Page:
Thursday, July 19, 2012

Two Trucking Related Wage Opinions of Note: Quezada v. Con-Way Freight, Inc. and Clayton v. Knight Transp., Inc.

On July 11, 2012, Northern District Court Judge, James Ware, granted a plaintiff-side summary judgment in Quezada v. Con-Way Freight, Inc., 2012 U.S. Dist. LEXIS 98639, 21 (N.D. Cal. July 11, 2012), finding that the defendant’s practice of paying employee truck drivers on a per-mile basis, without providing additional compensation for other required non-driving tasks, violated California law.  As held by the Court, “the California Labor Code requires employees to be paid an hourly rate for all time performing tasks other than driving” [See id., at 21], because “when employees are required to perform a task that precludes them from earning piece-rate compensation, they must be directly compensated for that time.”  See id., at 19.  Significantly, in making this determination, the Court rejected the proposition that an employer can simply assert that that piece rate funds can be spread out to compensate employees for all compensable, non-piece rate tasks:
Upon review of these authorities and the language of the pertinent provisions of the Labor Code, the Court finds that California law does not allow an employer to "build in" time for non-driving tasks into a piece-rate compensation system. Although Armenta is factually distinguishable from this case in that it considered a payment system based only on hours, the Court finds that it is nonetheless applicable, and stands for the proposition that employees must be directly compensated for all time worked. n20 The well-reasoned opinions of both the Ontiveros and Cardenas courts further support this interpretation. This interpretation is also supported by the DLSE opinion letter, which expressly precludes the possibility of allowing time to go uncompensated when employees cannot earn piece-rate compensation for a given task.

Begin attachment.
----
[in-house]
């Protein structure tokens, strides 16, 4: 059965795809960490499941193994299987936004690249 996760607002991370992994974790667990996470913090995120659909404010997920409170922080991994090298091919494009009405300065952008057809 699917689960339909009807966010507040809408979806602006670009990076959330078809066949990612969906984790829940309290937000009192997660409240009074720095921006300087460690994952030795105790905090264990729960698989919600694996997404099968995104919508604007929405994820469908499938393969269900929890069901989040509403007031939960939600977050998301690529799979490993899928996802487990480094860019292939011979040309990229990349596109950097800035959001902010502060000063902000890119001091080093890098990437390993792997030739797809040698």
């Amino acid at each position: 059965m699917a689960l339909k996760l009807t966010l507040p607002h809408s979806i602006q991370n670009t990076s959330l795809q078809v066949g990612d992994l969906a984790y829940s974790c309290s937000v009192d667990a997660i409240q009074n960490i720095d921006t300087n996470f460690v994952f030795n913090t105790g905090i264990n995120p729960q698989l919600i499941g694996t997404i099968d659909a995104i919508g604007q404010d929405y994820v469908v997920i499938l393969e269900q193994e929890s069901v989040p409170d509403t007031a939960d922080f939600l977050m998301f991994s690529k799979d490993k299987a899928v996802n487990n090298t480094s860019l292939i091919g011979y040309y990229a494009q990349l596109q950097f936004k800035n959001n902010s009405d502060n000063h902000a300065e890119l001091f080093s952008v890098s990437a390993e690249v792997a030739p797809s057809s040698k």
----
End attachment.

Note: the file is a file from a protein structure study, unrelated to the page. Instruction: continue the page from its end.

See Quezada, 2012 U.S. Dist. LEXIS 98639, at 18-19.

On July 15, 2012, Eastern District Magistrate Judge, Dennis L. Beck, entered an order in Clayton v. Knight Transp., Inc., 2012 U.S. Dist. LEXIS 98459 (E.D. Cal. July 15, 2012), recommending certification of labor code claims brought on behalf of a class of individuals who failed to receive minimum wage compensation for approximately 19 hours of time spent in standardized new hire “orientation” classes.  The defendant’s effort to defeat certification by injecting a dispute as to its status as an “employer” was deemed incapable of undermining the element of predominance, as the facts underpinning plaintiff’s theory of liability and the issue of defendant’s status as an “employer” both turned on the issue of “control”, which the Court concluded could be established based on identical evidence common to the class as a whole:
The parties argue extensively about which test the Court should ultimately apply to determine whether those who attended orientation are employees. The Court need not decide the test at this point, however. Regardless of the test used, individual issues do not predominate. Defendant would have this Court believe that employment status cannot be determined on a non-individualized basis, but for the reasons discussed above, common questions of law and fact predominate.  In other words, for attendees attending classroom orientation, employment status can be determined on a group-wide basis because the relevant facts are the same for the group. Defendant exerted control over the times and places of orientation and the daily schedule, and the time spent at orientation was generally consistent. n3 Similarly, assuming attendees are employees, the consistency in time spent at orientation will allow for determination of whether the employees would be entitled to minimum wage. See eg., Ortega v. J.B. Hunt Transport, 258 F.R.D. 361 (C.D. Cal. 2009).